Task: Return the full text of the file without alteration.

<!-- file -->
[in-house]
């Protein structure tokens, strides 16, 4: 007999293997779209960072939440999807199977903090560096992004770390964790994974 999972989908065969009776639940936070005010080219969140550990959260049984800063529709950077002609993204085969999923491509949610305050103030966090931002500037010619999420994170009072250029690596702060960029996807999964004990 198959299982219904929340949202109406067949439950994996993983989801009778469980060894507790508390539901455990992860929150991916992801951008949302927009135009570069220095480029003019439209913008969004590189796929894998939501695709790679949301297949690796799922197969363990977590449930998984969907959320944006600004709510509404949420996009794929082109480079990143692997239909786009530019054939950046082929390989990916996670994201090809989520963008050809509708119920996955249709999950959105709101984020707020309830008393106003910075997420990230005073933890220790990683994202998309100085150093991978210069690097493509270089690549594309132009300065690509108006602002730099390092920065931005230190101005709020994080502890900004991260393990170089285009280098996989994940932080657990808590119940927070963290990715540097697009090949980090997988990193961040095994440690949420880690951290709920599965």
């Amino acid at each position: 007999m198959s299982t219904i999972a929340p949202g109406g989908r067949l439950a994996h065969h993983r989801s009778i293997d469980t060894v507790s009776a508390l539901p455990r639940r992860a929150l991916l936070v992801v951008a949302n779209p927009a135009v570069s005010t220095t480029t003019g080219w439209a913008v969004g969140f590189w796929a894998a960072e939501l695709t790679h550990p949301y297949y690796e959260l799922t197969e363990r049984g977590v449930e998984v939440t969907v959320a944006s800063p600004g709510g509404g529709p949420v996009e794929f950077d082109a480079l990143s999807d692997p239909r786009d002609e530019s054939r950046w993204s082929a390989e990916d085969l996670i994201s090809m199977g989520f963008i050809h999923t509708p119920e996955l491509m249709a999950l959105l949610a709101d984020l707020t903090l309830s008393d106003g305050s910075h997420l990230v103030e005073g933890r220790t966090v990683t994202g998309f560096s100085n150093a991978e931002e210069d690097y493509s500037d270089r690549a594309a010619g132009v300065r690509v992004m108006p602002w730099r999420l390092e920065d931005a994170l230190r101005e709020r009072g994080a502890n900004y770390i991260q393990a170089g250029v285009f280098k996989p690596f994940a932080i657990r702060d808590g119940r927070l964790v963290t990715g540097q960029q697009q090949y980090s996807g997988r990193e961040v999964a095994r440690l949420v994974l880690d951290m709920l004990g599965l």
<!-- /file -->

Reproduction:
[in-house]
């Protein structure tokens, strides 16, 4: 007999293997779209960072939440999807199977903090560096992004770390964790994974 999972989908065969009776639940936070005010080219969140550990959260049984800063529709950077002609993204085969999923491509949610305050103030966090931002500037010619999420994170009072250029690596702060960029996807999964004990 198959299982219904929340949202109406067949439950994996993983989801009778469980060894507790508390539901455990992860929150991916992801951008949302927009135009570069220095480029003019439209913008969004590189796929894998939501695709790679949301297949690796799922197969363990977590449930998984969907959320944006600004709510509404949420996009794929082109480079990143692997239909786009530019054939950046082929390989990916996670994201090809989520963008050809509708119920996955249709999950959105709101984020707020309830008393106003910075997420990230005073933890220790990683994202998309100085150093991978210069690097493509270089690549594309132009300065690509108006602002730099390092920065931005230190101005709020994080502890900004991260393990170089285009280098996989994940932080657990808590119940927070963290990715540097697009090949980090997988990193961040095994440690949420880690951290709920599965």
């Amino acid at each position: 007999m198959s299982t219904i999972a929340p949202g109406g989908r067949l439950a994996h065969h993983r989801s009778i293997d469980t060894v507790s009776a508390l539901p455990r639940r992860a929150l991916l936070v992801v951008a949302n779209p927009a135009v570069s005010t220095t480029t003019g080219w439209a913008v969004g969140f590189w796929a894998a960072e939501l695709t790679h550990p949301y297949y690796e959260l799922t197969e363990r049984g977590v449930e998984v939440t969907v959320a944006s800063p600004g709510g509404g529709p949420v996009e794929f950077d082109a480079l990143s999807d692997p239909r786009d002609e530019s054939r950046w993204s082929a390989e990916d085969l996670i994201s090809m199977g989520f963008i050809h999923t509708p119920e996955l491509m249709a999950l959105l949610a709101d984020l707020t903090l309830s008393d106003g305050s910075h997420l990230v103030e005073g933890r220790t966090v990683t994202g998309f560096s100085n150093a991978e931002e210069d690097y493509s500037d270089r690549a594309a010619g132009v300065r690509v992004m108006p602002w730099r999420l390092e920065d931005a994170l230190r101005e709020r009072g994080a502890n900004y770390i991260q393990a170089g250029v285009f280098k996989p690596f994940a932080i657990r702060d808590g119940r927070l964790v963290t990715g540097q960029q697009q090949y980090s996807g997988r990193e961040v999964a095994r440690l949420v994974l880690d951290m709920l004990g599965l």